The Sportsman's Holy Days of Autumn

Early bear season begins on Sept. 15, the same date that permit camps can be installed. This date signals the longest camping season of the year; when hunting camps can be constructed on state land. The permit camps must be removed within a week after the season ends, usually by December 14 after nearly four months in the woods.

Chore days will also begin at many of the established hunting camps throughout the region, as cabins are opened and aired out. Mice will be chased out; cabinets cleaned and kitchens will be restored to working order. Wood will be bucked up; kindling split as woodpiles grow in anticipation of the approaching season.

Fall offers endless opportunities to enjoy the outdoors, to the point that it is sometimes difficult to choose an option. With fewer people in the woods, relatively no biting insects combined with cool, clear days and crisp nights; autumn offers the best of all Adirondack seasons.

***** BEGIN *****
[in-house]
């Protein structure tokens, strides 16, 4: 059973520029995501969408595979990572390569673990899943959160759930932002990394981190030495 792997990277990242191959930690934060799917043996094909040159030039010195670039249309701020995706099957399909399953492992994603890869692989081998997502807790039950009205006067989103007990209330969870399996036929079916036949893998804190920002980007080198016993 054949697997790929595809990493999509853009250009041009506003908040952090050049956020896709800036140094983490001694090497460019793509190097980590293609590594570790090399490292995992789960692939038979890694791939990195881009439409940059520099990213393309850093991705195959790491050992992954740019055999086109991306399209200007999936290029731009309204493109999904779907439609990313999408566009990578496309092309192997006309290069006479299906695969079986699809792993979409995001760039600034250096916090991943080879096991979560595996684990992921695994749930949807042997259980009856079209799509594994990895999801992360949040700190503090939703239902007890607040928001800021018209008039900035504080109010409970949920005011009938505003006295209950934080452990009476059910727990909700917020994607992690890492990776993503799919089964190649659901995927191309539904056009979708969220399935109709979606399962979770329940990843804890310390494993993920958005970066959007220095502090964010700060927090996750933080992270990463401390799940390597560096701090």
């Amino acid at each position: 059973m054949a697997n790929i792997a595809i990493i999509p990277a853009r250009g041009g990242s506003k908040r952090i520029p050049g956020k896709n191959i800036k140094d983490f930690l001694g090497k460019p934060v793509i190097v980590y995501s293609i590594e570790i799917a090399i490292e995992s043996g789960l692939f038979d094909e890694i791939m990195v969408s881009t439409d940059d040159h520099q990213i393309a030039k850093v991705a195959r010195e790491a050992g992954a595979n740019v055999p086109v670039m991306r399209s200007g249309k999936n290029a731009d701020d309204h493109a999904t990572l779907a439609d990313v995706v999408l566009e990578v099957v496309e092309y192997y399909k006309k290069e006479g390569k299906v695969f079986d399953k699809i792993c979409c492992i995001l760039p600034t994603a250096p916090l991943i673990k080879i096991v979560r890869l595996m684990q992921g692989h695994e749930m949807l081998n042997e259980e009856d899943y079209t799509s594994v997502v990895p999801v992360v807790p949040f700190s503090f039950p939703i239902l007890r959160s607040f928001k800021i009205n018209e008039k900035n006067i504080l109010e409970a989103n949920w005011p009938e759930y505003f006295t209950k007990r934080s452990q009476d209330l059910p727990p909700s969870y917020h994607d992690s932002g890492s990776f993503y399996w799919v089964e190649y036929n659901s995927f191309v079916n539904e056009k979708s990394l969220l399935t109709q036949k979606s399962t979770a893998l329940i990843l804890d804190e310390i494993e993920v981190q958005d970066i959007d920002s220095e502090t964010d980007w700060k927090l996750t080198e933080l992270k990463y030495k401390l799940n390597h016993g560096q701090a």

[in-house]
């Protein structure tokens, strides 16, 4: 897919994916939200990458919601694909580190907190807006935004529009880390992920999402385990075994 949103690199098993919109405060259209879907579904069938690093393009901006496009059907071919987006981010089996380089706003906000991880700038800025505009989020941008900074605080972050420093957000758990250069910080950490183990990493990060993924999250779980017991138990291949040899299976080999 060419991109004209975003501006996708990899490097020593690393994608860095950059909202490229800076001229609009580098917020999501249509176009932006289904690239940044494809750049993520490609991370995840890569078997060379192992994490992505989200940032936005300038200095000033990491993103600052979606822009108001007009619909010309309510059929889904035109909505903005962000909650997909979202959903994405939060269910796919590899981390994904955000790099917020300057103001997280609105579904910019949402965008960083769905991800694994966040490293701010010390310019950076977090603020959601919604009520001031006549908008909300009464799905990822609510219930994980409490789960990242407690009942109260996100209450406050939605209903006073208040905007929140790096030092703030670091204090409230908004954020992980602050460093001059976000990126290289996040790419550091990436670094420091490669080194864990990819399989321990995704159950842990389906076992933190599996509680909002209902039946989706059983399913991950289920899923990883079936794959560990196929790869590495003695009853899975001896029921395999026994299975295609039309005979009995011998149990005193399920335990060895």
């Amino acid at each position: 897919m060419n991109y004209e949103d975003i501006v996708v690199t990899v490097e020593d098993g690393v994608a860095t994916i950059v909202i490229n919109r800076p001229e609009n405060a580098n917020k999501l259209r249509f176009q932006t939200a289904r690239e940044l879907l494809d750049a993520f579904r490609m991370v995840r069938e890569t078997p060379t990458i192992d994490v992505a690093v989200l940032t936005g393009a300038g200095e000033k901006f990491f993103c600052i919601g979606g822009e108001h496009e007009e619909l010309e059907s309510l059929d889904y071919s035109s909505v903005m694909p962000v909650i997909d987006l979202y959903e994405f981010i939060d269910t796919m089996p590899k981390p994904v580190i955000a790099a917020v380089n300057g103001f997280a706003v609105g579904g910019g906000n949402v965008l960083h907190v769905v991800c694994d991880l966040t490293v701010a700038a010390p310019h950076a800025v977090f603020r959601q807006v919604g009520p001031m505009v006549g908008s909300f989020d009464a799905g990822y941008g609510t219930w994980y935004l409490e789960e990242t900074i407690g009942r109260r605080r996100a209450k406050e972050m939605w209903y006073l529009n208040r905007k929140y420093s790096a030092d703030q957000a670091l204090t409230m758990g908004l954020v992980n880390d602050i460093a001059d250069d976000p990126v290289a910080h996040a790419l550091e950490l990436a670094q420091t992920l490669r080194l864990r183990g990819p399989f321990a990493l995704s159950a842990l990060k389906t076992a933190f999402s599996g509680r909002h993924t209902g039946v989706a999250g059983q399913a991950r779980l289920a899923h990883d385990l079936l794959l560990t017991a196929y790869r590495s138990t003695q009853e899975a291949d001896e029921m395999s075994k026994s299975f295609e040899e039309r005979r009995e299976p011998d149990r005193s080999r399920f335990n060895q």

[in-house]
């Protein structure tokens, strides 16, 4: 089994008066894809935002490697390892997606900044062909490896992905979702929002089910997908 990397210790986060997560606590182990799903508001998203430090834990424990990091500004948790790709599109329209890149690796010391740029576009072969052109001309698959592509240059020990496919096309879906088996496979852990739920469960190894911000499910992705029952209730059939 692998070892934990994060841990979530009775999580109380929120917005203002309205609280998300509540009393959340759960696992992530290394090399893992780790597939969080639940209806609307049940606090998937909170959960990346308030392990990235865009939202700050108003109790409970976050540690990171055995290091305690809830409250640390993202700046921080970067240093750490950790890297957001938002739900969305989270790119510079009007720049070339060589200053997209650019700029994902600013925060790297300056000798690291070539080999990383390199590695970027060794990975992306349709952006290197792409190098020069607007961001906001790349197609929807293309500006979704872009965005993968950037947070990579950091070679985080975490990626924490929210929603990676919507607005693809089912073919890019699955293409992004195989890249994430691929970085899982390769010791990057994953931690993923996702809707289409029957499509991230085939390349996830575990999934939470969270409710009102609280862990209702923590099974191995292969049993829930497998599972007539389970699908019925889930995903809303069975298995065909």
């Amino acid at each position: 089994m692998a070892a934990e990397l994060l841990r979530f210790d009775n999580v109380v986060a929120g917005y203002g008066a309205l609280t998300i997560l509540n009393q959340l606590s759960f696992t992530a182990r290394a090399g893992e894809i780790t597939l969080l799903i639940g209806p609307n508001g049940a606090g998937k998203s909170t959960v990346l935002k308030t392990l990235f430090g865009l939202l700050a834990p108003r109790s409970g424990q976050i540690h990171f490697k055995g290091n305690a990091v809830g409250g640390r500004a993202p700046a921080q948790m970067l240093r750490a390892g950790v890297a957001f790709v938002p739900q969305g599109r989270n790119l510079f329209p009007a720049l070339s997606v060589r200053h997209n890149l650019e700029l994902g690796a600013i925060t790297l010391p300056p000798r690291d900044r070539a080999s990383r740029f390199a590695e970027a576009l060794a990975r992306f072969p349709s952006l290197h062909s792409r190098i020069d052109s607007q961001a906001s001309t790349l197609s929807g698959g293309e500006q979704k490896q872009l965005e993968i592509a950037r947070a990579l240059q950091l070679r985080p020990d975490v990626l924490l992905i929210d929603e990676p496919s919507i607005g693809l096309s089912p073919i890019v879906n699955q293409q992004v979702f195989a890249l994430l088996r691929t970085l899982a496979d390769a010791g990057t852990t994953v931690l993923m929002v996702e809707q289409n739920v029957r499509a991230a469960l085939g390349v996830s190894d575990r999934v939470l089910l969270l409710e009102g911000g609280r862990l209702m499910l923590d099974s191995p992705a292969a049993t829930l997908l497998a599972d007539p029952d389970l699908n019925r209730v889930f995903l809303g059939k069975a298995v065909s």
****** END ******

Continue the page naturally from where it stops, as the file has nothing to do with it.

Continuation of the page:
It is a time for day hikes and late season camping. It is ideal for canoe touring on flat, black water lakes. Salmon will make their run up river to spawn and the lower reaches of the Saranac, Ausable and Boquet Rivers will fill with silvery leapers. Waterfowl and whitetails will vie for the hunters attention.

Should we paddle and portage into a remote pond to angle for brook trout in the cooler waters, or take that long awaited, mountain bike ride over a foliage canopied, dirt road that offers a natural kaleidoscope of color.?

Wood smoke will again scent the air, as hunters in wool plaid garb gradually replace the Gore-Tex covered hikers in the woods. Wool hats replace baseball caps and leaves will need to be raked. Fresh flights of woodcock will arrive as a new shotgun awaits in the box. The Fall offers too many choices and too little time, so make plans now to enjoy it.

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